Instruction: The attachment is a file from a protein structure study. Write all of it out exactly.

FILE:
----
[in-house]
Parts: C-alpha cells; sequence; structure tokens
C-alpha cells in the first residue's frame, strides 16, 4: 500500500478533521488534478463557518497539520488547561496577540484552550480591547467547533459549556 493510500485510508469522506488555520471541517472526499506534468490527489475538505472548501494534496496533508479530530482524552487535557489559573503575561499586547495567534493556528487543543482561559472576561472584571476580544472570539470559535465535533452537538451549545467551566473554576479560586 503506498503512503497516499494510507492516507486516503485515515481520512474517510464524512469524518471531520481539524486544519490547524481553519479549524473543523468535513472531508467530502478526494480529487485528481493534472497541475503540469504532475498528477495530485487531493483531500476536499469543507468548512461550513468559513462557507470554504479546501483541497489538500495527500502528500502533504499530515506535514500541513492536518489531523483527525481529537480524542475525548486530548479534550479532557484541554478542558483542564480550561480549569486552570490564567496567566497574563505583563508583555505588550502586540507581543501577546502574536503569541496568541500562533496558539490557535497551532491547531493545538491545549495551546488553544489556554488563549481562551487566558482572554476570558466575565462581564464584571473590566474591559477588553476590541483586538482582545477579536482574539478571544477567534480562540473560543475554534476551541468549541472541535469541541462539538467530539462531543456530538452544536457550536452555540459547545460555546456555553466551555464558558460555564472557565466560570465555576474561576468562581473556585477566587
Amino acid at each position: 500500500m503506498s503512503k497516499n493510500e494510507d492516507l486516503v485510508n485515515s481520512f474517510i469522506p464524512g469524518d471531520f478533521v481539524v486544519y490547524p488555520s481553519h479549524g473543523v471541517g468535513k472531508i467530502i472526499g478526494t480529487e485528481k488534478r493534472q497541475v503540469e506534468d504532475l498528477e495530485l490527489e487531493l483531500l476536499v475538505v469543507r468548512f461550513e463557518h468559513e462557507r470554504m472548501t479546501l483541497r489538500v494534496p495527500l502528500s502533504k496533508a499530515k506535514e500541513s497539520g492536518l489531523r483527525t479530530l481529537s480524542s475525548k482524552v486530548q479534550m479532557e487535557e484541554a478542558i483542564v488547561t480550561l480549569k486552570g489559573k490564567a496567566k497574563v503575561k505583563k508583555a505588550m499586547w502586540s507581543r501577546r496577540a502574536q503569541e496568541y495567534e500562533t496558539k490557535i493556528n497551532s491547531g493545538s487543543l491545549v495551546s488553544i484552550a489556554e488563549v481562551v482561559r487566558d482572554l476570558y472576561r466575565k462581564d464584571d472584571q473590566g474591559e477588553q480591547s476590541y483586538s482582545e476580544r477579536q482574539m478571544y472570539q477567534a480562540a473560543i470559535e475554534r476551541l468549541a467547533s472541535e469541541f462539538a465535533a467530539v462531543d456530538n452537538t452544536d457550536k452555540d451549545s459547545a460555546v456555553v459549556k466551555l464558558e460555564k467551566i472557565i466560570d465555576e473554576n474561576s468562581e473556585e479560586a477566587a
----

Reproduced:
[in-house]
Parts: C-alpha cells; sequence; structure tokens
C-alpha cells in the first residue's frame, strides 16, 4: 500500500478533521488534478463557518497539520488547561496577540484552550480591547467547533459549556 493510500485510508469522506488555520471541517472526499506534468490527489475538505472548501494534496496533508479530530482524552487535557489559573503575561499586547495567534493556528487543543482561559472576561472584571476580544472570539470559535465535533452537538451549545467551566473554576479560586 503506498503512503497516499494510507492516507486516503485515515481520512474517510464524512469524518471531520481539524486544519490547524481553519479549524473543523468535513472531508467530502478526494480529487485528481493534472497541475503540469504532475498528477495530485487531493483531500476536499469543507468548512461550513468559513462557507470554504479546501483541497489538500495527500502528500502533504499530515506535514500541513492536518489531523483527525481529537480524542475525548486530548479534550479532557484541554478542558483542564480550561480549569486552570490564567496567566497574563505583563508583555505588550502586540507581543501577546502574536503569541496568541500562533496558539490557535497551532491547531493545538491545549495551546488553544489556554488563549481562551487566558482572554476570558466575565462581564464584571473590566474591559477588553476590541483586538482582545477579536482574539478571544477567534480562540473560543475554534476551541468549541472541535469541541462539538467530539462531543456530538452544536457550536452555540459547545460555546456555553466551555464558558460555564472557565466560570465555576474561576468562581473556585477566587
Amino acid at each position: 500500500m503506498s503512503k497516499n493510500e494510507d492516507l486516503v485510508n485515515s481520512f474517510i469522506p464524512g469524518d471531520f478533521v481539524v486544519y490547524p488555520s481553519h479549524g473543523v471541517g468535513k472531508i467530502i472526499g478526494t480529487e485528481k488534478r493534472q497541475v503540469e506534468d504532475l498528477e495530485l490527489e487531493l483531500l476536499v475538505v469543507r468548512f461550513e463557518h468559513e462557507r470554504m472548501t479546501l483541497r489538500v494534496p495527500l502528500s502533504k496533508a499530515k506535514e500541513s497539520g492536518l489531523r483527525t479530530l481529537s480524542s475525548k482524552v486530548q479534550m479532557e487535557e484541554a478542558i483542564v488547561t480550561l480549569k486552570g489559573k490564567a496567566k497574563v503575561k505583563k508583555a505588550m499586547w502586540s507581543r501577546r496577540a502574536q503569541e496568541y495567534e500562533t496558539k490557535i493556528n497551532s491547531g493545538s487543543l491545549v495551546s488553544i484552550a489556554e488563549v481562551v482561559r487566558d482572554l476570558y472576561r466575565k462581564d464584571d472584571q473590566g474591559e477588553q480591547s476590541y483586538s482582545e476580544r477579536q482574539m478571544y472570539q477567534a480562540a473560543i470559535e475554534r476551541l468549541a467547533s472541535e469541541f462539538a465535533a467530539v462531543d456530538n452537538t452544536d457550536k452555540d451549545s459547545a460555546v456555553v459549556k466551555l464558558e460555564k467551566i472557565i466560570d465555576e473554576n474561576s468562581e473556585e479560586a477566587a